MORE than 1200 chain stores closed last year as consumer habits continue to change, though the real impact of the pandemic is yet to be felt, according to new research.

There were 1,264 closures, not including stores temporarily closed because of lockdown restrictions, and 612 openings in Scotland, according to the latest PwC research compiled by the Local Data Company (LDC).

The net change in store numbers (openings minus closures) was minus 4.1%, the worst performance in recent years, with the net closures higher than in any of the five previous years.

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PwC said the study highlights the long-term impact of “digital migration” in the retail industry, but also how the full impact of the pandemic may not yet be felt given the extent of government support offered to businesses over the last year which has been keeping many afloat.

Jason Higgs, Head of Retail for PwC Scotland, said: “The bricks and mortar of Scotland’s retail sector continues to be influenced by changing consumer habits, ahead of all else.

“This means we continue to see far more stores being closed than being opened. Though this year, we are for the first time beginning to see a discernible gap between city centres and shopping centres, which are faltering, and retail parks, which are performing more resiliently with a mix of big-name brands in convenient locations surrounded by ample free parking.

“Hanging above our data for this year however, is Covid-19. Worryingly, the real impact of the pandemic is yet to be felt as some stores ‘temporarily closed’ during lockdowns, but considered as open in the research, are unlikely to ever welcome customers again.”

PwC said that in total, there are 2,500 fewer chain stores in Scotland than at the end of 2015.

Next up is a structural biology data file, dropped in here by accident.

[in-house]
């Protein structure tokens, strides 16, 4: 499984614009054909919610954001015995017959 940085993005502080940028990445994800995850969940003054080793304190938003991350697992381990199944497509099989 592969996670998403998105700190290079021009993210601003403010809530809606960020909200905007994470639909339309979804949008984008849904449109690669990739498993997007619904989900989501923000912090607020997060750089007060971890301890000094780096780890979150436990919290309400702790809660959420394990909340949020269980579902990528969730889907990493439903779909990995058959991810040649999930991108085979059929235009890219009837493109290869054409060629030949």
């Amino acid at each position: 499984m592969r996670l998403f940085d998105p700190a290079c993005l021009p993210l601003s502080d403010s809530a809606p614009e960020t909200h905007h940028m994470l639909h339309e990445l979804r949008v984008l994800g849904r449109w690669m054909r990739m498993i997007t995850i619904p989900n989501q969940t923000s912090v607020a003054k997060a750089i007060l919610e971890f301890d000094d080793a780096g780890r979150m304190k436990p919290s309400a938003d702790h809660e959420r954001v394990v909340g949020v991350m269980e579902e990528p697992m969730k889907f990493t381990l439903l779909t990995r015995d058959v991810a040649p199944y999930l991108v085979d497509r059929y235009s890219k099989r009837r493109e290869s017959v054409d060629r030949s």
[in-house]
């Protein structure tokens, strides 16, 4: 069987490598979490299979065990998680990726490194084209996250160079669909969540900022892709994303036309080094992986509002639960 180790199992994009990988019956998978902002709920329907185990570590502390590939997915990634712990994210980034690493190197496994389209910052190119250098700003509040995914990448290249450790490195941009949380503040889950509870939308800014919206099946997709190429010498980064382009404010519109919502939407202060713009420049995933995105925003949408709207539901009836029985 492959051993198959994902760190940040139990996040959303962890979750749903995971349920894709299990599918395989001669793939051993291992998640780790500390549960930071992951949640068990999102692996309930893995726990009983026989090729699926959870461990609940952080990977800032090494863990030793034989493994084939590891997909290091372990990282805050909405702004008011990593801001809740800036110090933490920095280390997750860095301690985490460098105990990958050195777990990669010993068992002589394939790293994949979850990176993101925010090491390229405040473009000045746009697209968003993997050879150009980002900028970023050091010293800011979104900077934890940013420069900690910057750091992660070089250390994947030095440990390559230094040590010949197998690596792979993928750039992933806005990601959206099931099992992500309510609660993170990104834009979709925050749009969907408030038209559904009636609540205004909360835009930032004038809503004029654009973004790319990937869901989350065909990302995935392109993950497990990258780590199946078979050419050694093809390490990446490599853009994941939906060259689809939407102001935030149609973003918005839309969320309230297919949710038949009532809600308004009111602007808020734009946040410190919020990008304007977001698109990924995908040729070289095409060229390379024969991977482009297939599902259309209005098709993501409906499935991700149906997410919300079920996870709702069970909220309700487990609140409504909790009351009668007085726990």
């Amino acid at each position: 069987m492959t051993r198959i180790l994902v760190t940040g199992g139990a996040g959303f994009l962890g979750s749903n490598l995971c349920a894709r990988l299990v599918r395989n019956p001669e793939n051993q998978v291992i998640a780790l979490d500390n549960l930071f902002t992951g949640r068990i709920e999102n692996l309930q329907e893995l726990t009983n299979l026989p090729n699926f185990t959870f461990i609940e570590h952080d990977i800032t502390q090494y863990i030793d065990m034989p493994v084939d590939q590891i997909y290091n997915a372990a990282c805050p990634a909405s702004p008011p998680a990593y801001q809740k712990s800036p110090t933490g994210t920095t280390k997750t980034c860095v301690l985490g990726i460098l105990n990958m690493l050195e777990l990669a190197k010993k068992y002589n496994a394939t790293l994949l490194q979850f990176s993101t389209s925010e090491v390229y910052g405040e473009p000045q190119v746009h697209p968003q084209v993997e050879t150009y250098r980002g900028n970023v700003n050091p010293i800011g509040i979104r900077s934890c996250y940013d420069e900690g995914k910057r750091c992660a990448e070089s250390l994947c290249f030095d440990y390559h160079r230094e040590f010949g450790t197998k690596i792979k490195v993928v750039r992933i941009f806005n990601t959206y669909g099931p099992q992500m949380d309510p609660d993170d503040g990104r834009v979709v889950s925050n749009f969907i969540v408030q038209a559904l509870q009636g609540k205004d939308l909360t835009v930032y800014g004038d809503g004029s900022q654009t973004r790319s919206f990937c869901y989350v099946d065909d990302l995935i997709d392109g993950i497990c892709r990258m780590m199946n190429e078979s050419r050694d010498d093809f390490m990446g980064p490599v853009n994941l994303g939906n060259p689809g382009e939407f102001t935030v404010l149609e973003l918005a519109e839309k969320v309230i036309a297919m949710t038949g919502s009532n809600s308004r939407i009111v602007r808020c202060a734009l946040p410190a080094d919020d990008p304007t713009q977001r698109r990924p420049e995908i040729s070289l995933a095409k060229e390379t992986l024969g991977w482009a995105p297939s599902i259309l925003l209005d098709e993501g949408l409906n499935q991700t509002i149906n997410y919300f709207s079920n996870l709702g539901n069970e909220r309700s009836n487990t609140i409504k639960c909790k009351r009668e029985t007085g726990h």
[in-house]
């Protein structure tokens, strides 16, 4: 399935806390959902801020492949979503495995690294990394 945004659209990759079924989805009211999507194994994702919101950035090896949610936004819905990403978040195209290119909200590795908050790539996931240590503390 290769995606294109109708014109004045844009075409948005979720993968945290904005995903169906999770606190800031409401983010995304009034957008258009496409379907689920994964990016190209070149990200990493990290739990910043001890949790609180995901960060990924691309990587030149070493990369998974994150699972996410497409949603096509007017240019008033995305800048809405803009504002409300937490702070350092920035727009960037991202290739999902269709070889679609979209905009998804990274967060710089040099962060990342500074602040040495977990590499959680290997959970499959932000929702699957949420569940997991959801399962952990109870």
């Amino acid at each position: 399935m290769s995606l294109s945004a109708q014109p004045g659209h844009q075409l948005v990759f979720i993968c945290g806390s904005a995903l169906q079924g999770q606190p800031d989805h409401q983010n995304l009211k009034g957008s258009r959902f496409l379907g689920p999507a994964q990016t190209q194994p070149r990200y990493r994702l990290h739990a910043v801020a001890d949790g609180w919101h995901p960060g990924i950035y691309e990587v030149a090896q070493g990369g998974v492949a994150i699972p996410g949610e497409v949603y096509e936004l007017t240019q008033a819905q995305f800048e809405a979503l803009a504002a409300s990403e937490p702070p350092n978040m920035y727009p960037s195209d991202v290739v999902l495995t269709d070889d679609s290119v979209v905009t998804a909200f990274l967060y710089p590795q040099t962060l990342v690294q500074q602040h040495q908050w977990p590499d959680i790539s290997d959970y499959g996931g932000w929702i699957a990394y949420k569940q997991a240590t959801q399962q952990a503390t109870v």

Last year, there were 883 chain store closures on the high street leading to a net loss of 432 stores – in percentage terms this is a net loss of 3.5%.

Shopping centres in Scotland felt the biggest impact in percentage terms with 279 closures and 103 openings leading to a 7.4% reduction in stores.

Retail parks proved to be the most resilient sector with 102 closures and 58 openings, giving a net change of -3.2%, or 44 stores.

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Experts suggested retail parks may be holding up better because they are considered safer in the current environment as free parking means it’s possible to drive to the location and avoid public transport, while outdoor areas mean reduced indoor mixing and larger units allow more easily for social distancing measures.

Shopping centres by contrast, are often poorly located for consumers who want to shop locally and travel less to city centres.

Meanwhile, the drop in high-street footfall has affected chain stores located on high streets, particularly those in large city centres.

Mr Higgs said: “As we hopefully emerge from lockdown, operators will simply be aiming to survive rather than flourish.

“We can expect to see the full impact of changing working and shopping environment, while operators face additional challenges of making rent payments – and the return of landlord enforcement powers and creditor winding up orders – while covering the costs of reopening, general operations, and maximising revenues in what is set to be a fiercely competitive market.”